World Osteoporosis Day is observed every year on October 20 to raise awareness about the prevention, diagnosis and treatment of the disease. Osteoporosis is a common bone disease characterized by weakened bones, making them fragile and prone to fractures. While it is more prevalent in older adults, it is essential to take preventive measures early in life to maintain strong and healthy bones throughout your lifetime.
But, before learning about the treatment and prevention, let’s know what osteoporosis is:
What Is Osteoporosis?
Osteoporosis is a silent and potentially debilitating condition characterised by weakened bones, making them fragile and prone to fractures.
Dr. K R Anil Kumar Reddy, who is a DNB Orthopaedics, MCh – Trauma & Orthopaedics (Edinburgh), FIJR (UPENN), and a Consultant Orthopaedic and Joint Replacement Surgeon said, “Osteoporosis is a medical condition that impacts approximately 20% of women and 10% of men aged 50 and above in India. It is characterized by the progressive weakening of bones leading to fragility fractures in hip spine & wrist commonly. Early diagnosis and appropriate management are essential to reduce the incidence of fragility fractures & resulting morbidity burden on patient & family .Apart from the medical management Lifestyle modifications are crucial in its management and fracture prevention, encompassing a diet rich in calcium and vitamin D, with sources including dairy products, leafy greens, and fortified foods. Regular exercises like walking, swimming & yoga help in promoting bone strength, improving joint flexibility & reducing fracture incidence.”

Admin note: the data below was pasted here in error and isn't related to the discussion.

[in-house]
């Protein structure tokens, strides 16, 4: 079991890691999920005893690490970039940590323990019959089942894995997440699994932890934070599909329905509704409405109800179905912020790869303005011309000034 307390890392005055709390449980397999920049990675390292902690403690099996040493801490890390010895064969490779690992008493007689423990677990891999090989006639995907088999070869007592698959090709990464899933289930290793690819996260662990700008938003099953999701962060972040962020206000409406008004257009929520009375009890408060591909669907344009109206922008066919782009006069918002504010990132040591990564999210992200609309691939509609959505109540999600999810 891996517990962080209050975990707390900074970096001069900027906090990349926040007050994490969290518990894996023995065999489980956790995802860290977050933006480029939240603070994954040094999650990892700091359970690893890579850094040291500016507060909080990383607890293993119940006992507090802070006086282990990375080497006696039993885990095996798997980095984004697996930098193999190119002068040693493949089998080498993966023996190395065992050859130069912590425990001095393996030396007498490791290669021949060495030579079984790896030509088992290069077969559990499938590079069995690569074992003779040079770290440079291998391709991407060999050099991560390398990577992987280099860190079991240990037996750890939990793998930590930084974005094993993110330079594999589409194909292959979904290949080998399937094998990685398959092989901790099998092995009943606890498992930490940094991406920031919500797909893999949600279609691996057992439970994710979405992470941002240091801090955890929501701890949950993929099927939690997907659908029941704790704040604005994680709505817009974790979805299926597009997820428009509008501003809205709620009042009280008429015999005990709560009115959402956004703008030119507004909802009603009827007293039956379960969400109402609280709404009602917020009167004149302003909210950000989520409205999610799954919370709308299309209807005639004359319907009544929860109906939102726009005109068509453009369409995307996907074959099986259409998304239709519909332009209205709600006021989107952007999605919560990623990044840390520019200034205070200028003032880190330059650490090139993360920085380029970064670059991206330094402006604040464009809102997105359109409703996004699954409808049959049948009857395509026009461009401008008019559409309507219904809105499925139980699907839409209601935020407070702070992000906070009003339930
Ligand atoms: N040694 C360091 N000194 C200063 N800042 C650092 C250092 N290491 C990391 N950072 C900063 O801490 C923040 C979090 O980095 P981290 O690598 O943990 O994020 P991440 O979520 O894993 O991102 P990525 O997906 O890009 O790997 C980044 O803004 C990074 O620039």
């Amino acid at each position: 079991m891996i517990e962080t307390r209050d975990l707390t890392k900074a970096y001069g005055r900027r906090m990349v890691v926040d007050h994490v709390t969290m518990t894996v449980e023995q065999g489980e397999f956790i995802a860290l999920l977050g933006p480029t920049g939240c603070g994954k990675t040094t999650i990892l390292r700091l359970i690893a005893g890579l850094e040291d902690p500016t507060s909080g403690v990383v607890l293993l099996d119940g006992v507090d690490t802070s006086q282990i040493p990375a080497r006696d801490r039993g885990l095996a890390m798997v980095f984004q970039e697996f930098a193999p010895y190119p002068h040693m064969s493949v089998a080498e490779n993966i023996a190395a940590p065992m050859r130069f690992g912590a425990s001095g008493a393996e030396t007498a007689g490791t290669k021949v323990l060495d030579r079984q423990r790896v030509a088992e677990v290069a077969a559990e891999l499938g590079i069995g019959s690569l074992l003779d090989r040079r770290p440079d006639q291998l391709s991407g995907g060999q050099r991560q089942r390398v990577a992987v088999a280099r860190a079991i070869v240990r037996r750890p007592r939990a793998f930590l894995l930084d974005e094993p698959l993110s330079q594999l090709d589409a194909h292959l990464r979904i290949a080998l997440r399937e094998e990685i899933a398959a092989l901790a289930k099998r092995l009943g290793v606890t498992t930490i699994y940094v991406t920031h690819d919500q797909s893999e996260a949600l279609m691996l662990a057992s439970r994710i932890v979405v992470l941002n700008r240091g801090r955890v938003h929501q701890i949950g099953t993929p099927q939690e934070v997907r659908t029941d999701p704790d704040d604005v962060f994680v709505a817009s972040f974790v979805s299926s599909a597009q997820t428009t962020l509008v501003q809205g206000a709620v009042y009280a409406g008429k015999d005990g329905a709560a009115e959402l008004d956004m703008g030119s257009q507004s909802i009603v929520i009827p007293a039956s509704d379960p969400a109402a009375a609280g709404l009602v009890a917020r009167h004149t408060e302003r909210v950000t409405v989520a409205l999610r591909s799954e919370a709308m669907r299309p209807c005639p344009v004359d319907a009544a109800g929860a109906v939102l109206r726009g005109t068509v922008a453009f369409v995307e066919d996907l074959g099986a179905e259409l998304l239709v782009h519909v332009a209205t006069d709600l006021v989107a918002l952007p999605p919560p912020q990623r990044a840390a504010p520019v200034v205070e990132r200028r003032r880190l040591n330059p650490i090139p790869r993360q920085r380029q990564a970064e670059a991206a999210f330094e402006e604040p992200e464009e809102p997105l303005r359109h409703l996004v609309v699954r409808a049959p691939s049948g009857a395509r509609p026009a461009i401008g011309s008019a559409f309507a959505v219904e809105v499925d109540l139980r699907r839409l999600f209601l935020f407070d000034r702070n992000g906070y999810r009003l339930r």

Risk Factors Of Osteoporosis:
Dr Ramneek Mahajan, who is a Senior Director – Orthopaedics & Head – Joint Reconstruction (Hip & Knee) Unit, at Max Institute of Muskuloskeletal Sciences and Max Smart Super Speciality Hospital, Saket said, “Osteoporosis is a condition that affects the strength and resilience of our bones, making them vulnerable to fractures, especially in areas like the hip, wrist, or spine. It occurs when the natural balance between the breakdown and formation of bone is disrupted. There are both non-modifiable and modifiable risk factors for osteoporosis.”
Talking about the risk factors, he said, “Non-modifiable risk factors include gender, age, body size, ethnicity, and family history. Unfortunately, we can’t change these factors. Women are at a higher risk due to hormonal changes after menopause, and as we age, our bones naturally become thinner and weaker. Additionally, smaller, thin-boned individuals and certain ethnic groups face an elevated risk.”